Sometimes, pets get sick or old and must be euthanised. An extreme feeling of guilt may occur. But, “euthanasia” is from a Greek word meaning “good death.” Do not feel that you were killing your friend, you were seriously, truly helping them. Imagine if you were ill or frail, and in pain. A quick and painless death was really just putting your pet out of his or her misery. I know how guilt can feel, though. I remember putting my cat to sleep, and right before he died, his eyes got very big. It was almost like he understood what was happening to him. Don’t let something like this get to you! I know that if I hadn’t brought my cat to the vet he’d be miserable, or have passed on in a more painful way.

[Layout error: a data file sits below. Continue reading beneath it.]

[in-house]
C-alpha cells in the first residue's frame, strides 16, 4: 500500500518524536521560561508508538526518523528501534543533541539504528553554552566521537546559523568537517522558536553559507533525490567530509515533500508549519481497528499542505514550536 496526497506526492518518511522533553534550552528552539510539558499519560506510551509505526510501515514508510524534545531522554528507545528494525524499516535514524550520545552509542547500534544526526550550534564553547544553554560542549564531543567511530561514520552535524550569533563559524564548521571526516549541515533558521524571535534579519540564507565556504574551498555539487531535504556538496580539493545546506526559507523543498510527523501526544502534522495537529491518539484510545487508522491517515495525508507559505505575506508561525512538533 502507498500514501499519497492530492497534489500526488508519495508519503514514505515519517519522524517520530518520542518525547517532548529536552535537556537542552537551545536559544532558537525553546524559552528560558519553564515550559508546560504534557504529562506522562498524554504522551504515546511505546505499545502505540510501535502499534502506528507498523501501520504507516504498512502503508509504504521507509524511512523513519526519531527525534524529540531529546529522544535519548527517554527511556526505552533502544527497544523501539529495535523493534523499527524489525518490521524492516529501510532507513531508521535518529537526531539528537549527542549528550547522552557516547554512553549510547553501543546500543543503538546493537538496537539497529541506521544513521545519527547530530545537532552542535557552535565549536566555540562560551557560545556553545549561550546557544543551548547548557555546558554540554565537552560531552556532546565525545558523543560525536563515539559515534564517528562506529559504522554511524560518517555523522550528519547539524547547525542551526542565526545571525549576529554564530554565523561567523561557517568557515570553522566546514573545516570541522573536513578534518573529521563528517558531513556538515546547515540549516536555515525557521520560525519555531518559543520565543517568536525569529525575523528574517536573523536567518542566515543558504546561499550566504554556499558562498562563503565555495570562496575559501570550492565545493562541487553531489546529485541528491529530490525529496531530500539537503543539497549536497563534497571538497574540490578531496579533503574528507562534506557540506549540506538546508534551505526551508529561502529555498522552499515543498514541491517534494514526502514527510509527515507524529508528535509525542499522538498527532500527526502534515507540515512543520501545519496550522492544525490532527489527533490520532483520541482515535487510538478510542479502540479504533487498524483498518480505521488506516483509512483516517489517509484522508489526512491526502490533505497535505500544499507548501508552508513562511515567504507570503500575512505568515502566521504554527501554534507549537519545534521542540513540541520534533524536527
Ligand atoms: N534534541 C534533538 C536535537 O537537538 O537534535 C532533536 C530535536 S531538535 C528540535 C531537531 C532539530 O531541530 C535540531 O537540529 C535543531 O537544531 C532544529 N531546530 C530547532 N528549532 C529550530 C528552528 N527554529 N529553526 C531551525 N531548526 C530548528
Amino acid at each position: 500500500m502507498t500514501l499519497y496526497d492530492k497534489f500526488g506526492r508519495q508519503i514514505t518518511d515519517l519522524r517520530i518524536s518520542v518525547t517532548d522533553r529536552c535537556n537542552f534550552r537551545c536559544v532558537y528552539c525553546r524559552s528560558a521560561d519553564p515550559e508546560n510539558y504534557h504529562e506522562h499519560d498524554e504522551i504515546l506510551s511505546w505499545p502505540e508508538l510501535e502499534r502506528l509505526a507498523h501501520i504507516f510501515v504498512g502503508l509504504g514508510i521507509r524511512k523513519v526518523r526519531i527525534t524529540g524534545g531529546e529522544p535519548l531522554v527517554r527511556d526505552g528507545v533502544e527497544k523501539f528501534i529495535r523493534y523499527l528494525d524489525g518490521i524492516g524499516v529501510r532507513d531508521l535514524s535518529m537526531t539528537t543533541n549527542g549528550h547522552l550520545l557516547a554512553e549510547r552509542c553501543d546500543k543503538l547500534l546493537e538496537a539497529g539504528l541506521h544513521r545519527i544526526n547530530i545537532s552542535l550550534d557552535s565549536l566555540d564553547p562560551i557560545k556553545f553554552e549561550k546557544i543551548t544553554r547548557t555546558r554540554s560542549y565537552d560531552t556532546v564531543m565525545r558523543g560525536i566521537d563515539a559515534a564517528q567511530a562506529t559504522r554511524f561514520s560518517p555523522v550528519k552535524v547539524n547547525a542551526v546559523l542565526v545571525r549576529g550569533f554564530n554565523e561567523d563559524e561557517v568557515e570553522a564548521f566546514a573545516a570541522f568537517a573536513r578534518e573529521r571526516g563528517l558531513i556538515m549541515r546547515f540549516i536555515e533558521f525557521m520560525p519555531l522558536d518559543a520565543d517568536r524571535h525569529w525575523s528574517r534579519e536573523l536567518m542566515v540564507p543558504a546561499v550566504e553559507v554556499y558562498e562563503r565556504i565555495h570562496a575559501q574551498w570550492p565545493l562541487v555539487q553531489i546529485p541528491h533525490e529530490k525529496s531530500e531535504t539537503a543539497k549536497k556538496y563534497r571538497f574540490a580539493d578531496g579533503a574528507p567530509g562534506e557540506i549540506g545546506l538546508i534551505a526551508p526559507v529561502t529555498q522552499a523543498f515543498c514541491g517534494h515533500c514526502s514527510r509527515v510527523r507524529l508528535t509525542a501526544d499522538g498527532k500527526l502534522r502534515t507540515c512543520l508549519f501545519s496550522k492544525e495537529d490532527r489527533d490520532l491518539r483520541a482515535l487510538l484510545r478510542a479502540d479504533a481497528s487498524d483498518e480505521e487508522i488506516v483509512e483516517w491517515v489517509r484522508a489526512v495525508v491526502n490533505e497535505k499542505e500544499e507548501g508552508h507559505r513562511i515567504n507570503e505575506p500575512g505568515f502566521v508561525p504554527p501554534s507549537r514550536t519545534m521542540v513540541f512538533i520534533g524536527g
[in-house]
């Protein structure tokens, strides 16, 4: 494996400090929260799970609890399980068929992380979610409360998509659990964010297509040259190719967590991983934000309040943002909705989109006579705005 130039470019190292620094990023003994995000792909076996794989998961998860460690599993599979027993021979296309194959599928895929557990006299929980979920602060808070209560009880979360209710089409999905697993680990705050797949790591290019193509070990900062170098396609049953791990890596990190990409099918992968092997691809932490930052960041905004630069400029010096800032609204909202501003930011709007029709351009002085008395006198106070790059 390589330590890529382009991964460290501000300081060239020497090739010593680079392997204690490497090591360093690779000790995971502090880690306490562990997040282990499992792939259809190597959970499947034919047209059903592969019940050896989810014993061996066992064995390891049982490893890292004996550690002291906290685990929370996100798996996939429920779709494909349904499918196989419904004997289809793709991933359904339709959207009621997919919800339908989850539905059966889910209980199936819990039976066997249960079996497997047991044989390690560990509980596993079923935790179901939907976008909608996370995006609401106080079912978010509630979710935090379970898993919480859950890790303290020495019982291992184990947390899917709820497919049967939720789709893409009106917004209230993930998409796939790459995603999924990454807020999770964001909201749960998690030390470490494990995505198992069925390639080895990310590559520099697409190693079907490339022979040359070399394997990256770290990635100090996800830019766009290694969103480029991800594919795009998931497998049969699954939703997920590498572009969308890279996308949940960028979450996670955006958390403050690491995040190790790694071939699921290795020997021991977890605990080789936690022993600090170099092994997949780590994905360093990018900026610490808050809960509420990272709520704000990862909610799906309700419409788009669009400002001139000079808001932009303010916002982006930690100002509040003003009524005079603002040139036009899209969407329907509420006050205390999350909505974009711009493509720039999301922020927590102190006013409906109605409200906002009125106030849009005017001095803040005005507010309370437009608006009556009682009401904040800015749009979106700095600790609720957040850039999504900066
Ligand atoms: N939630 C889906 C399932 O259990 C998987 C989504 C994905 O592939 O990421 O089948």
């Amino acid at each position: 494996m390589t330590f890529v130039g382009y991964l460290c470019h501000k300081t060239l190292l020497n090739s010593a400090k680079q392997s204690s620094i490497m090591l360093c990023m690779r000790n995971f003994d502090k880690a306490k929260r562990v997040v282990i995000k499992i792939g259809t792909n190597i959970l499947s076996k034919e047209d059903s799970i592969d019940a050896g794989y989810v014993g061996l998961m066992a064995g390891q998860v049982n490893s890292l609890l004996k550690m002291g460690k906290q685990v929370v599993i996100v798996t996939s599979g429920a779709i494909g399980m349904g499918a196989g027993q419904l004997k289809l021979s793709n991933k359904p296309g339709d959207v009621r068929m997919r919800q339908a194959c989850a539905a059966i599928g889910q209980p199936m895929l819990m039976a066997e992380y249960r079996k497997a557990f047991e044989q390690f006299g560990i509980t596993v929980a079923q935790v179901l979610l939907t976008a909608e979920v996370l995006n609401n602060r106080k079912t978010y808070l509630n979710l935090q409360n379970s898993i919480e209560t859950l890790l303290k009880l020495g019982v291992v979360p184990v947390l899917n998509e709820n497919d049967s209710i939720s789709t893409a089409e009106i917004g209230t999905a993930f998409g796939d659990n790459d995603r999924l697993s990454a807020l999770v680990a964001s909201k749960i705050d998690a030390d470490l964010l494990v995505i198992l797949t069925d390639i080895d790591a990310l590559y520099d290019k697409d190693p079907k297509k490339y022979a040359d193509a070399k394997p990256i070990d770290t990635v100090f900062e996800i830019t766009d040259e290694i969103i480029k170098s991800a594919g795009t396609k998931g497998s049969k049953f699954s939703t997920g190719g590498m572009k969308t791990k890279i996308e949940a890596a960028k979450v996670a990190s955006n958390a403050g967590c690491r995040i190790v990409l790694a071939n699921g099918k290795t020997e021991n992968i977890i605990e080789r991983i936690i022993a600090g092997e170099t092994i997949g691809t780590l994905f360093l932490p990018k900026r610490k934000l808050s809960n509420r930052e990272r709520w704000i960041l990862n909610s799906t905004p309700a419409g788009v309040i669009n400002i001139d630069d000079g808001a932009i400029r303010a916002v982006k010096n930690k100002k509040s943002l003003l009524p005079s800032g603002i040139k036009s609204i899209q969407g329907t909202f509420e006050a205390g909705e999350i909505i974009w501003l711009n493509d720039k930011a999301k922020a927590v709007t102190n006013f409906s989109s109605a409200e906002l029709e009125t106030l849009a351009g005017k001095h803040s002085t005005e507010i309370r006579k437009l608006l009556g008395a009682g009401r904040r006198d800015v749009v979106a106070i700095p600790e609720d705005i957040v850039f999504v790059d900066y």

What You’ll Feel
You will feel different emotions over losing your friend. Guilt is a major one, but I’ve listed more here.
Denial: It’s very, very hard to believe you’ve lost a pet. It can be normal to think it never happened, to expect your cat to meow for food or your dog to bark, ready for a walk, each day when they have passed on. You may slightly believe it hasn’t happened and that there must be a way out.
Anger: You may experience anger if your pet died of, say, an illness. You could be mad at that illness, or anything that happened to your pet to kill him or her. If your pet was hit by a car, you will probably be angry at the driver.